“Although home foreclosures, mortgage delinquencies, and underwater mortgages have all declined steadily, they still affect millions of consumers who continue to feel the effects of the crisis. The pace of recovery has clearly been uneven around the country, particularly in communities of color,” said Richard Cordray, Director of the CFPB in a speech to mortgage servicers. “And I agree with Federal Housing Finance Agency Director Mel Watt that the market is not yet supporting access to credit for the full spectrum of creditworthy borrowers; average credit scores for home purchase loans are still above the levels historically viewed as normal from past years.”
Cordray was not forthcoming with praise for the mortgage servicing industry during his speech on Tuesday, but instead spent most of his time highlighting work the CFPB has done in the past five years to revive the mortgage industry that was “devastated by the financial crisis.”
“We firmly believe that through our work in this area, the Consumer Bureau has played an important part in these developments,” said Cordray. “We know that sometimes you are focused only on one side of the equation, namely the compliance costs you have incurred in implementing the rules we issued. That is a fact, but it is an inevitable one. No economic sector that precipitates a global financial meltdown could possibly expect to escape far-reaching reforms, as the Congress so dictated.”
No economic sector that precipitates a global financial meltdown could possibly expect to escape far-reaching reforms, as the Congress so dictated.
-Richard Cordray, Director for the CFPB
The implementation of these rules has not be easy on servicers, and there has been some noted push back since their publication in 2014. Because of this, the CFPB revised and updated the servicing rules in August in hopes of working out the kinks and subsiding legitimate concerns. Cordray said that responses to these updated final rules indicate that consumers are finding the new initiatives helpful and easier to understand and subsequently leading to consumers who are less anxious and more satisfied with how things are being handled.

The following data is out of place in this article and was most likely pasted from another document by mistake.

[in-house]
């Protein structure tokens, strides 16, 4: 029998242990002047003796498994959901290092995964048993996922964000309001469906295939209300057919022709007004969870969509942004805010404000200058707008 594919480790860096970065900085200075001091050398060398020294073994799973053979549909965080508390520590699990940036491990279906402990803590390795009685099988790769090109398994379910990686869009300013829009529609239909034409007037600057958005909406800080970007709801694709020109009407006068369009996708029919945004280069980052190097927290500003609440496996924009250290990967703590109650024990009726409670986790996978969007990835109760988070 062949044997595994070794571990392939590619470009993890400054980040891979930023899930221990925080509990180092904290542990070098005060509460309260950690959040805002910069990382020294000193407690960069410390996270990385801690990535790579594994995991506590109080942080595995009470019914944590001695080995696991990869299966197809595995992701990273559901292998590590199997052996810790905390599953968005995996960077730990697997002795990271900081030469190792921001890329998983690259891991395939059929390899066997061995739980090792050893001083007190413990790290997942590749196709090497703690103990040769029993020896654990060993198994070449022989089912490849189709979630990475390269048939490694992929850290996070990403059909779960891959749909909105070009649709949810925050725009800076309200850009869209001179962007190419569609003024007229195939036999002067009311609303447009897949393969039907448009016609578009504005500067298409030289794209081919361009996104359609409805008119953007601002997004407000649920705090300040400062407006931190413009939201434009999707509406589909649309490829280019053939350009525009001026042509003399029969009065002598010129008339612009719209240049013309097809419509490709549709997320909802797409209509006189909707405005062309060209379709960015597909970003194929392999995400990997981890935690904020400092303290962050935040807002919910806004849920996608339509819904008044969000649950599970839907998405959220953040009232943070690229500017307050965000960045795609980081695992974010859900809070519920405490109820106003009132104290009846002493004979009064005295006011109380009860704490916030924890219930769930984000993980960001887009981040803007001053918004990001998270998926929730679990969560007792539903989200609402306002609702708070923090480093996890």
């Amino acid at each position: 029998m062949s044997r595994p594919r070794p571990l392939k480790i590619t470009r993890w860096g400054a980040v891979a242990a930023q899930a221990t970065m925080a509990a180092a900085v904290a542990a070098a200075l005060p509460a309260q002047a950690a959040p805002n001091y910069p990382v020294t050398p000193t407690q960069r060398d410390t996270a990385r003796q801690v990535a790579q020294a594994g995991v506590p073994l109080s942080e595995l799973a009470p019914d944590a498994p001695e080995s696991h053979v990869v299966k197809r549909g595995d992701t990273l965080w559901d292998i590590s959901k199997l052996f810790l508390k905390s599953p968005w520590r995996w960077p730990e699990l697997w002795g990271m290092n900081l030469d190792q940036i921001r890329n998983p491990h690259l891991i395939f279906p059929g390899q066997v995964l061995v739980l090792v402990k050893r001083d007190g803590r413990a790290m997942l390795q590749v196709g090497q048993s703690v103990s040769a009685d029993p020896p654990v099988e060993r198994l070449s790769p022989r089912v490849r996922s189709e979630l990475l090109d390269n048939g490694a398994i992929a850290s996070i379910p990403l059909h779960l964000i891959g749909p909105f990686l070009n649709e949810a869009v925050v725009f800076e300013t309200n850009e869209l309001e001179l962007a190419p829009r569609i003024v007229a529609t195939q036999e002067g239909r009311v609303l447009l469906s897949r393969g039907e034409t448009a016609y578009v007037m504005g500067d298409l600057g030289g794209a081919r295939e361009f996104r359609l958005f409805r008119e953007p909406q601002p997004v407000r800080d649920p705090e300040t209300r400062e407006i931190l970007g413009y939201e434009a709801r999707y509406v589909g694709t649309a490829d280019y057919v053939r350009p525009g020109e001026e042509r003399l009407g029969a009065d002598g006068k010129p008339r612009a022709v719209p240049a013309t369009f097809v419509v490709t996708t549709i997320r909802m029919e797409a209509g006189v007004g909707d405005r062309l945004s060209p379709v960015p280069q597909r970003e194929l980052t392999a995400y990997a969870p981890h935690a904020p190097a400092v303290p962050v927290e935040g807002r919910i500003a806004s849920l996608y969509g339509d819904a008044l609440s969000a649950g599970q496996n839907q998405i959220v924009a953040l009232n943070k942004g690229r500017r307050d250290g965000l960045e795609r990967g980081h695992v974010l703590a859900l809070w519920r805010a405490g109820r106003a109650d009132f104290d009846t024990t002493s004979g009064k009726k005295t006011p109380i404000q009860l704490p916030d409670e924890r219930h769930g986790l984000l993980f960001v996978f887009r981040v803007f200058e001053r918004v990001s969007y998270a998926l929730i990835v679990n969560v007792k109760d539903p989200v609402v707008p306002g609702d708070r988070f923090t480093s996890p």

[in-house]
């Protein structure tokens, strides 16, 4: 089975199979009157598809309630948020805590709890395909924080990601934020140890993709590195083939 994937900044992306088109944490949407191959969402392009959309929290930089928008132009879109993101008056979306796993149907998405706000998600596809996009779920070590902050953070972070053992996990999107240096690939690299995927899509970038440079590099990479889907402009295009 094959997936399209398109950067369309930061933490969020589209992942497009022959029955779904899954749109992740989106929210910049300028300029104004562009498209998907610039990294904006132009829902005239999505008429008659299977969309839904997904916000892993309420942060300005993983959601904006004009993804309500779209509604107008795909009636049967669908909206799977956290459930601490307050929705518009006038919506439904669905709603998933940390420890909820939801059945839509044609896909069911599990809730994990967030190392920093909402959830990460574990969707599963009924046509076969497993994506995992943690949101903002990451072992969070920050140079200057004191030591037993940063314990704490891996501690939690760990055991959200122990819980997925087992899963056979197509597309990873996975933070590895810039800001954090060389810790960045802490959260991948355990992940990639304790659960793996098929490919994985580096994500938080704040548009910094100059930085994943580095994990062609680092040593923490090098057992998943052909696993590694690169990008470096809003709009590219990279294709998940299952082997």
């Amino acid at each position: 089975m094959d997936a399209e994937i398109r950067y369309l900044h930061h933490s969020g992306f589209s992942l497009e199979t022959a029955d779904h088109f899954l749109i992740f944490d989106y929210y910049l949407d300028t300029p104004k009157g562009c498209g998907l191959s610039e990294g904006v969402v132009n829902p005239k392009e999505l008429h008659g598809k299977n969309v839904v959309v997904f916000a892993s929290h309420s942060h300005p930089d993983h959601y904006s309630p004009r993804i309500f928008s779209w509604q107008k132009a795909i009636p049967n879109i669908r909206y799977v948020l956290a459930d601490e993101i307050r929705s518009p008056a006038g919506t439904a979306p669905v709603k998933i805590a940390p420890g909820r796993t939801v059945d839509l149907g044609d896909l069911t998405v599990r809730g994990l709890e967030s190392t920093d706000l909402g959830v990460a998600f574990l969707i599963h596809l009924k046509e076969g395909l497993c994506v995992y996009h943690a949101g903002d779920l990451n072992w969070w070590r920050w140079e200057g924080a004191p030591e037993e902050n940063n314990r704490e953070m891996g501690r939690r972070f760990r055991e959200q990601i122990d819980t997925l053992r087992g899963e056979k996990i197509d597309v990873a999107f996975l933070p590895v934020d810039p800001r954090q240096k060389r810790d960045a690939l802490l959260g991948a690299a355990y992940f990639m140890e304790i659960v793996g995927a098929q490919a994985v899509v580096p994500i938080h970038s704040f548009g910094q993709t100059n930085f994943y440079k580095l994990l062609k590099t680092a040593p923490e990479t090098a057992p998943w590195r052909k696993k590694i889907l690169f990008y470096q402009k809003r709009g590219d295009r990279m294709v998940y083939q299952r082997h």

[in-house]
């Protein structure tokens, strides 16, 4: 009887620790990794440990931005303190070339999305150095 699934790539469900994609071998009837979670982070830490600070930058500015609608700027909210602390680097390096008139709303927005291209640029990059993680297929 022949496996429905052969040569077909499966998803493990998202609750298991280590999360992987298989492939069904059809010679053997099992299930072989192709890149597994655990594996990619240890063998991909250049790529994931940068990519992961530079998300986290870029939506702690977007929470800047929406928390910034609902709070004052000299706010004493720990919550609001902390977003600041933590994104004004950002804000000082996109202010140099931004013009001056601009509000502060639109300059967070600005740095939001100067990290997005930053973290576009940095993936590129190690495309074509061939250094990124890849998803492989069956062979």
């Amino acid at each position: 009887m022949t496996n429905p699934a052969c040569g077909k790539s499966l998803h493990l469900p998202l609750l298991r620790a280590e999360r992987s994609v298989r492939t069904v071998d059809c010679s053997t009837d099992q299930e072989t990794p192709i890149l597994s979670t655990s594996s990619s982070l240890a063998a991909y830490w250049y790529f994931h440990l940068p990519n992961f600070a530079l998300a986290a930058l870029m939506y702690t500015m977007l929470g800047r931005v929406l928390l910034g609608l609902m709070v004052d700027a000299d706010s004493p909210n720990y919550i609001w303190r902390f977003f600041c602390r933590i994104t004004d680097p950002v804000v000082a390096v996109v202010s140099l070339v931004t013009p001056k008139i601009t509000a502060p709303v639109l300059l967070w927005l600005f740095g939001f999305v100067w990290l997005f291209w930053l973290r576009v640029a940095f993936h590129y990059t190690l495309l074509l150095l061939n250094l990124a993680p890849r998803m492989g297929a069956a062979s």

But the CFPB Director also said that the best way to insure consumer satisfaction is paying more conscious attention to what those consumers themselves have to say.
“We have now received more than one million consumer complaints, which we study to prioritize our own supervision and enforcement work,” said Cordray. “We have published more than 646,000 of them, along with data on company responses. We share this data not only to empower consumers and inform the public, but also so that companies can learn from the data and improve their own operations.”
“By closely analyzing complaint patterns, we can identify spikes in specific complaint types, emerging trends, issues with new and evolving products, and patterns across geographic areas, companies and consumer demographics,” he continued. “We urge you to be doing the same thing, not only with our complaints and the feedback you receive directly from your own customers, but also by reviewing complaints made about others in the same markets. This is data you can use to address current problems and prevent issues from arising in the future.”
Cordray finished his time telling the servicers that their efforts to grow their businesses were the key to rebuilding the housing industry and thus contributing strongly to the economic recovery rather than holding it back.
“We all are aware that the mortgage market has undergone dramatic change in the past decade,” said Cordray. “It has traveled a long and winding road from the irresponsible spree that sabotaged the world’s largest economy through a highly restrictive market that excluded many creditworthy applicants from qualifying for reasonable and responsible loans. Under our new rules, what is now emerging is a mortgage market in a steady recovery.”